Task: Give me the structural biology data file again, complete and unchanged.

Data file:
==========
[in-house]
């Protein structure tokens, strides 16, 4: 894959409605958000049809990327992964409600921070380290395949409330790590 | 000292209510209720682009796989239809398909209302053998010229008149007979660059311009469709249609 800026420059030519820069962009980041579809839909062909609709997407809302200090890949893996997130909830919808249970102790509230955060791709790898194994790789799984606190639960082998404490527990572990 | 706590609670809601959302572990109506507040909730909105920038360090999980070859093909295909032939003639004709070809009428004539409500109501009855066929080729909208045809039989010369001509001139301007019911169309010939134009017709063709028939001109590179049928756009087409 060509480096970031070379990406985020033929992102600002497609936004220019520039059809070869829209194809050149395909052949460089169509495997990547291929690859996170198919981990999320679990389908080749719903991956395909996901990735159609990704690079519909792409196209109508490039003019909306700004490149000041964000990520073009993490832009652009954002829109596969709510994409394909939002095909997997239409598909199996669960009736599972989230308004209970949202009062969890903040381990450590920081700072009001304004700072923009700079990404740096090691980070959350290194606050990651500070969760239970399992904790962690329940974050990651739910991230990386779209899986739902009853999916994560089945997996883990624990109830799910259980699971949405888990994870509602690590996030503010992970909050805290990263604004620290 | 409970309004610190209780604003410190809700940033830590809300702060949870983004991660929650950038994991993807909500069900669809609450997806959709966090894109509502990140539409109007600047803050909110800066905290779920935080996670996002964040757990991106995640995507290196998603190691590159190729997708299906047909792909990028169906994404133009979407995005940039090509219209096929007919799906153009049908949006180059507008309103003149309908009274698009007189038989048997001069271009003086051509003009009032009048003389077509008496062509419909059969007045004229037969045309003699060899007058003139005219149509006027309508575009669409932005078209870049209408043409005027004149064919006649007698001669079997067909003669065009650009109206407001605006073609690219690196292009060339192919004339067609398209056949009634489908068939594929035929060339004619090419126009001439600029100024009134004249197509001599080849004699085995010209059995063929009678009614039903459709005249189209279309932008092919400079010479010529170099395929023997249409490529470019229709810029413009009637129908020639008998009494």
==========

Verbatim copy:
[in-house]
């Protein structure tokens, strides 16, 4: 894959409605958000049809990327992964409600921070380290395949409330790590 | 000292209510209720682009796989239809398909209302053998010229008149007979660059311009469709249609 800026420059030519820069962009980041579809839909062909609709997407809302200090890949893996997130909830919808249970102790509230955060791709790898194994790789799984606190639960082998404490527990572990 | 706590609670809601959302572990109506507040909730909105920038360090999980070859093909295909032939003639004709070809009428004539409500109501009855066929080729909208045809039989010369001509001139301007019911169309010939134009017709063709028939001109590179049928756009087409 060509480096970031070379990406985020033929992102600002497609936004220019520039059809070869829209194809050149395909052949460089169509495997990547291929690859996170198919981990999320679990389908080749719903991956395909996901990735159609990704690079519909792409196209109508490039003019909306700004490149000041964000990520073009993490832009652009954002829109596969709510994409394909939002095909997997239409598909199996669960009736599972989230308004209970949202009062969890903040381990450590920081700072009001304004700072923009700079990404740096090691980070959350290194606050990651500070969760239970399992904790962690329940974050990651739910991230990386779209899986739902009853999916994560089945997996883990624990109830799910259980699971949405888990994870509602690590996030503010992970909050805290990263604004620290 | 409970309004610190209780604003410190809700940033830590809300702060949870983004991660929650950038994991993807909500069900669809609450997806959709966090894109509502990140539409109007600047803050909110800066905290779920935080996670996002964040757990991106995640995507290196998603190691590159190729997708299906047909792909990028169906994404133009979407995005940039090509219209096929007919799906153009049908949006180059507008309103003149309908009274698009007189038989048997001069271009003086051509003009009032009048003389077509008496062509419909059969007045004229037969045309003699060899007058003139005219149509006027309508575009669409932005078209870049209408043409005027004149064919006649007698001669079997067909003669065009650009109206407001605006073609690219690196292009060339192919004339067609398209056949009634489908068939594929035929060339004619090419126009001439600029100024009134004249197509001599080849004699085995010209059995063929009678009614039903459709005249189209279309932008092919400079010479010529170099395929023997249409490529470019229709810029413009009637129908020639008998009494």